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OpenGL OpenGL Context Scope

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I've used OpenGL for years now, and have become reasonably skilled with it. However, I'm trying some new things with the overall architecture of my games, and I'm finding that I don't fully understand OpenGl context scope.

Will the following work:
1) In my game's main (and probably only) thread, I create a window with an OpenGL context that is set to the "current OpenGL context"
2) Then, I call functions from a dynamically loaded library -- this library makes OpenGL calls (however, it does not create a window/context for itself, it just assumes there is one)
Do things work that way?

And how about the more complicated version:
1) In my game's main (and probably only) thread, I create a window with an OpenGL context that is set to the "current OpenGL context"
2) Then, from this main thread I execute a Python script with an embedded Python interpreter.
3) This Python script imports and uses a Python module (actually just a Python binding for the "dynamically loaded library" mentioned above), and this module makes OpenGL calls internally (again, without creating an OpenGL context -- instead just assuming there is one -- which is what I want [to use the context I created earlier -- created outside the interpreter])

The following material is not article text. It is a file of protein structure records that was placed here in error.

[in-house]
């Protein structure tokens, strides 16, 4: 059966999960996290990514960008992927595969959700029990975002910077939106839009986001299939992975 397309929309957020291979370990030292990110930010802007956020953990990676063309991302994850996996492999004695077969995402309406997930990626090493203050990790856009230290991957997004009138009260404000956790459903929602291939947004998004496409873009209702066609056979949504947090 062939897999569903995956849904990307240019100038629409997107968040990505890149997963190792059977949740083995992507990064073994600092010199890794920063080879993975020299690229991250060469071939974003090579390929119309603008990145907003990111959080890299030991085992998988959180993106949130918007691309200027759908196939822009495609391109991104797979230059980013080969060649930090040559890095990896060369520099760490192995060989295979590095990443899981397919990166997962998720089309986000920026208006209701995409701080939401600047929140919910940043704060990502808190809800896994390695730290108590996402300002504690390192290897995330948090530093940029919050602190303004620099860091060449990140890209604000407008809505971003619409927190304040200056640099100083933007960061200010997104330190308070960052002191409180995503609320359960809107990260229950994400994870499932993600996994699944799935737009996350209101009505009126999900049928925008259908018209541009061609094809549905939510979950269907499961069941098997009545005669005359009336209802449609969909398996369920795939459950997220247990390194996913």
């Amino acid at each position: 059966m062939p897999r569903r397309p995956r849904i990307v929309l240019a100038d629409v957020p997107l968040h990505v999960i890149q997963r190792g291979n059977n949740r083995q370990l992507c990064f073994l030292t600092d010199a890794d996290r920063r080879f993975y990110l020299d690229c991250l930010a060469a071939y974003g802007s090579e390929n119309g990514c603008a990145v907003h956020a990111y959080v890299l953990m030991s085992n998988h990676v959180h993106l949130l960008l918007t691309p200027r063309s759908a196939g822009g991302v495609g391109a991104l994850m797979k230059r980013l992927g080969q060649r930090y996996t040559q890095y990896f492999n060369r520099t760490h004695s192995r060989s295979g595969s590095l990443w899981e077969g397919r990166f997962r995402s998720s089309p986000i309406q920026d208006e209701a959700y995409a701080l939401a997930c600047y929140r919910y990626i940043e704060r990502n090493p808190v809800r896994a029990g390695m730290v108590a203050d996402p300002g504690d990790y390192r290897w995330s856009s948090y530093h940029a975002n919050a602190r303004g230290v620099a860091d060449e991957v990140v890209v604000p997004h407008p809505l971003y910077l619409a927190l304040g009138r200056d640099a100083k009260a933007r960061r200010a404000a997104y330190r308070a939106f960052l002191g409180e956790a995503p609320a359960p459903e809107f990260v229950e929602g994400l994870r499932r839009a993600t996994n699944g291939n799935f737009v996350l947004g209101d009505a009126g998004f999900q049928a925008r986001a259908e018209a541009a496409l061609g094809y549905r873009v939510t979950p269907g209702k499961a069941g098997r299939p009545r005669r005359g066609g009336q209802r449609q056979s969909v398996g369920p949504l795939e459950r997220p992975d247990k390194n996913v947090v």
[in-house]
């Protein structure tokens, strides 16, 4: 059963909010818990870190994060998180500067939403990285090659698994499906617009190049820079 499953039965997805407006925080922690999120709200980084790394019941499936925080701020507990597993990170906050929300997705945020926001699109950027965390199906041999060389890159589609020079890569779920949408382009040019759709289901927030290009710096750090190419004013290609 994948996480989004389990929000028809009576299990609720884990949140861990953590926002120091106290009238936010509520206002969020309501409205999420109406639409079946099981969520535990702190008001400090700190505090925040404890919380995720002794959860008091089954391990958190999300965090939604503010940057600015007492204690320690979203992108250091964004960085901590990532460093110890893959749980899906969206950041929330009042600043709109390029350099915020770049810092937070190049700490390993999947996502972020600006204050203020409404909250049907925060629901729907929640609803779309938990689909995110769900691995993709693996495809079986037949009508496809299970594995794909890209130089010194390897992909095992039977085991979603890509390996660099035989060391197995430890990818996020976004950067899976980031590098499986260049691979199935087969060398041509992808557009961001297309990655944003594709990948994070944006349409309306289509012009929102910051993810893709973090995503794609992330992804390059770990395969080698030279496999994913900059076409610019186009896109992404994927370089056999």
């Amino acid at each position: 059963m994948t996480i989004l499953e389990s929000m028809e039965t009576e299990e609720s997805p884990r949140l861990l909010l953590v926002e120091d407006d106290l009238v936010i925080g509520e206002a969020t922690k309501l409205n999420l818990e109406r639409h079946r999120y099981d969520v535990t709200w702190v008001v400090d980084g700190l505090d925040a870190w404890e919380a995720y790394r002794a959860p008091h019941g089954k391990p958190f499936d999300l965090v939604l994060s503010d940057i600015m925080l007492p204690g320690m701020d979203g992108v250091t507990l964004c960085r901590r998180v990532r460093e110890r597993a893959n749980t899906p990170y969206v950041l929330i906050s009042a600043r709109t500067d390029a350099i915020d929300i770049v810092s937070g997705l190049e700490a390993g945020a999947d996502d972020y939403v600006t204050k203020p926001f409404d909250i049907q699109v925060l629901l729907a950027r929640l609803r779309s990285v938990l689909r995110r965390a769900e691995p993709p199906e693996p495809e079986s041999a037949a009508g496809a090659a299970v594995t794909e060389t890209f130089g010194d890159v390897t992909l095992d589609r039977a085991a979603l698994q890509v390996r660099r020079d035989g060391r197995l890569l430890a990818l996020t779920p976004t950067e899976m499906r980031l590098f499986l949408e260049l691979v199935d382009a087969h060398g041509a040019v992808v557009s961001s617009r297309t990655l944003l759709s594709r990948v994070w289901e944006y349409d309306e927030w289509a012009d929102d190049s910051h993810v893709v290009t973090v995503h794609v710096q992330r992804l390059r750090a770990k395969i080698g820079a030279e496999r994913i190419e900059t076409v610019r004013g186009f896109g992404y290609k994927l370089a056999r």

Do things work that way too?

And if things do not work these ways, is there a way I can make such an architecture that works?
Thanks!

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OpenGL doesn't care where calls are coming from, or how you structure your code. It only cares about one thing: a rendering context can be bound to a single thread only at any time, and as long as calls are made from that thread, it doesn't matter how the calls are made.

So the only thing that matters in your descriptions are the "(and probably only)" parts. If there's only one thread, then you're safe. If there are more threads where calls can/will be made, you have to be very careful to ensure the context is moved between threads before making calls to OpenGL.

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Personally I would avoid making OpenGL calls on more than one thread; if you need to go multi-threaded then make all your rendering calls nothing more than commands which go into a rendering queue. Then the thread which owns the OpenGL context can pick these calls off the queue and execute them.

This also allows you to do things like batch up all the calls in a scene, sort them for state and then send them in one batch to be rendered why you get on with the logic for the next chunk of the scene.

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